• Beautiful design
  • Simple, intuitive hinge
  • The best PC touchscreen, ever
  • Respectable performance, for an all-in-one
  • Solid bundled peripherals


  • Extremely slow hard drive
  • Last-generation graphics hardware
  • Dial is a $100 add-on, of questionable use

No one knew what to make of Surface Pro when Microsoft launched the Surface line four years ago. It was an unprecedented move, and one that lacked an obvious end. The Surface Pro seemed built to nudge the design of Windows 2-in-1s in the right direction, but what came next? Would Surface really become part of Microsoft’s brand?

The answer, surprisingly, was yes. Instead of treating Surface as a side project, Microsoft went all-in, debuting three Surface Pro updates and the new Surface Book. Now the line-up has again grown with the Surface Studio, a system that, by its mere existence, proves Surface is here to stay.

Frankly, the Studio is a system that’s of no consequence to most PC owners. While the Surface Pro and Book move 2-in-1 design forward in a way that’s applicable to everyone, the Studio’s intent is focused. It’s not even for professionals, as a group, but is instead built for creative professionals – artists, designers, animators, photographer, video editors, and so on.

That makes the Studio a niche. It’s not for everyone – if the design didn’t tell you that, the base price of $3,000, and as-tested price of $4,200, should make that clear.

But let’s be honest: You’ll end up wanting it anyway.

Would you look at that?

Apple has enjoyed a stranglehold on high-end, all-in-one desktop design for years, maybe decades. Until now. The Surface Studio shrieks premium from the moment it’s taken out of the box, in a way even the Surface Pro and Book have never achieved.

The display, and its hinge, have a lot to do with this. Aside from its technical excellence, which we’ll address later, the massive 28-inch PixelSense touchscreen cuts an impressive profile. The 3:2 form factor means it’s closer to a square than most large displays, and strikes a nostalgic cord. This is how computer displays used to look before they all decided to emulate HDTVs, a move that not everyone thinks was beneficial. The screen also has slim bezels, and a very thin profile, both of which make the Studio look thoroughly modern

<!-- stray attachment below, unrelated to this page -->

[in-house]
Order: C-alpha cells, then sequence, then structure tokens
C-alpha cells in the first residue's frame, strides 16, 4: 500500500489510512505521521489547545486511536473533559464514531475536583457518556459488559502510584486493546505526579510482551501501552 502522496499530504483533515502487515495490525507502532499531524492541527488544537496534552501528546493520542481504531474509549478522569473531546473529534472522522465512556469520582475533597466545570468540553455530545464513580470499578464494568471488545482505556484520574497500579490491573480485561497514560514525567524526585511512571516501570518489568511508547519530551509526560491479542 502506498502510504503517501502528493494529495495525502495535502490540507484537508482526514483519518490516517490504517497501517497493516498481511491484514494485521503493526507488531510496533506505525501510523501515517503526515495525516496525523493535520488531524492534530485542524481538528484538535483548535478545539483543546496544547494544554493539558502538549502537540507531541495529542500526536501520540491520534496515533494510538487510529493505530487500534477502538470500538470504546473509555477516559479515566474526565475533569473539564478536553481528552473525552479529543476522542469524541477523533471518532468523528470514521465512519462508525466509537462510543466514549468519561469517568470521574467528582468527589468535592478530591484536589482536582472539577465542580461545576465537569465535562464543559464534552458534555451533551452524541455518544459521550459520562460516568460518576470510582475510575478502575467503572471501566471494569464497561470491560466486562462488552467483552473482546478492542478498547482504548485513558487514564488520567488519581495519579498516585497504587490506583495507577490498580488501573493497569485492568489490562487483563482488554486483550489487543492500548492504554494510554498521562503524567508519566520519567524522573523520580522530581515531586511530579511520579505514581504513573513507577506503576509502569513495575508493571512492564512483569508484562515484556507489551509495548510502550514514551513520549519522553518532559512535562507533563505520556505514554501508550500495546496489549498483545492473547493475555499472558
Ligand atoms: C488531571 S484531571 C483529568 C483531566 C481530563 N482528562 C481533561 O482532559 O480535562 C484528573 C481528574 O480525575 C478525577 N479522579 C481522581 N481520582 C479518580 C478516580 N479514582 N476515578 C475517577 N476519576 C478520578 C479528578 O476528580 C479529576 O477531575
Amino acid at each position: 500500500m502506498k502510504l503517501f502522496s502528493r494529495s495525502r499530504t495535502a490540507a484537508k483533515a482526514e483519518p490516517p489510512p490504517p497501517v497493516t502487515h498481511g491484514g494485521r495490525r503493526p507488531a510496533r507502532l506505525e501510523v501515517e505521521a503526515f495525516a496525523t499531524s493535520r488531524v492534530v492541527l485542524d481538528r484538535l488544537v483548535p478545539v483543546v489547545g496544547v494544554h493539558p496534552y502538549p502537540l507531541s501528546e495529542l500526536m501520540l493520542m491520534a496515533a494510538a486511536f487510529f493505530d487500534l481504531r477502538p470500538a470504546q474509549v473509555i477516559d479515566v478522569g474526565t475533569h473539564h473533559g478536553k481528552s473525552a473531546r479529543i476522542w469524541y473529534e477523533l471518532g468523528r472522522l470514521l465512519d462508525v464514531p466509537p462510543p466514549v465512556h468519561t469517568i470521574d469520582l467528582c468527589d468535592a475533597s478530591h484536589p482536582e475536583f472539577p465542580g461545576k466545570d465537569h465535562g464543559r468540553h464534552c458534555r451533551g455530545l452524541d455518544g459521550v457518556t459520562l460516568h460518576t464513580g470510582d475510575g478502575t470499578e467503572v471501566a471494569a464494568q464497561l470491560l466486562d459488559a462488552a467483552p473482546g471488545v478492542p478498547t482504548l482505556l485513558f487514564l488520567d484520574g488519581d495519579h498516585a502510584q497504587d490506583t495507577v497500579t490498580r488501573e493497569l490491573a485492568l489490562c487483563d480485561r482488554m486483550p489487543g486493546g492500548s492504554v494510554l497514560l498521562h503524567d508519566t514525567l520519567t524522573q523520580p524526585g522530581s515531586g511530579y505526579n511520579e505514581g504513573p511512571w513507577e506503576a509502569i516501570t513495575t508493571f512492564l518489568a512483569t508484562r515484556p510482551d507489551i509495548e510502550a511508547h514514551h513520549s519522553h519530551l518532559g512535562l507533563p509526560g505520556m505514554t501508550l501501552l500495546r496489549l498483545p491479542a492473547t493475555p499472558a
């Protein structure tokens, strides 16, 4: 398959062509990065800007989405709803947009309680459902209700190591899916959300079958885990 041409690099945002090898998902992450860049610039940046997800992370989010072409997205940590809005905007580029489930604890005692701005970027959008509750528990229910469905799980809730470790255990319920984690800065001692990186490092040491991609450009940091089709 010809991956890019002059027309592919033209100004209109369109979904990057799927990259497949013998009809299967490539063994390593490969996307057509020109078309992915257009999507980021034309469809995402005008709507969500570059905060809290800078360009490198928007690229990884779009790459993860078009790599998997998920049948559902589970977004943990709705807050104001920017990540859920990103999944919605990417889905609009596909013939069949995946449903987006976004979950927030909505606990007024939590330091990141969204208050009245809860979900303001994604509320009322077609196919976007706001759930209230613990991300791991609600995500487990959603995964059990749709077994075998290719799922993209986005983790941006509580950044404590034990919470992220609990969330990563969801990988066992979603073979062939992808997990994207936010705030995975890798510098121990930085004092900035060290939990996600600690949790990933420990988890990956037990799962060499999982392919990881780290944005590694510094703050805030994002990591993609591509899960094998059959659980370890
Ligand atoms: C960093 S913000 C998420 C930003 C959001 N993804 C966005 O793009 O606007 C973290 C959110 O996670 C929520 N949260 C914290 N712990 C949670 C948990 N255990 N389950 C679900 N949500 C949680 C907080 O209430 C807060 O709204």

Behind the screen is Microsoft’s geeky “zero-gravity” hinge, a feature that the company seemed proud of at the unveiling keynote. While a hinge may not seem exciting, it’s rather important here, because the Studio’s touchscreen is meant to be used at a variety of angles. It might be left upright for typical desktop use, set at an angle for standing use, or leaned at a steep tilt for use as a virtual drafting table.

The hinge makes this possible by allowing movement with just one finger while also providing enough resistance to keep the screen in place when a user is writing. And it does exactly that. The entire screen can be moved from its steepest incline to bolt-straight with a fingertip, and back again. Yet it’s also stiff enough to keep in place while touching, or even drawing on, the screen.

Move below the hinge, to the computer itself, and…there’s not much to say. Everything inhabits a small, elegant, non-descript base that’s about 10 inches wide, 9 inches deep, and a bit more than an inch tall. It’s subtle. Which is perhaps for the best, as it keeps attention focused on the Studio’s sweet, sweet pixels.

Plenty of USB, and an SDcard too

Though the base is small, it has room for four USB 3.0 ports, an Ethernet jack, a Mini-DisplayPort connection, a headphone jack, and a full-sized SDcard reader. The lack of USB Type-C support feels a bit old-fashioned, as it does on the recently updated Surface Book with Performance Base, but it’s good to see a card reader and plenty of USB ports available.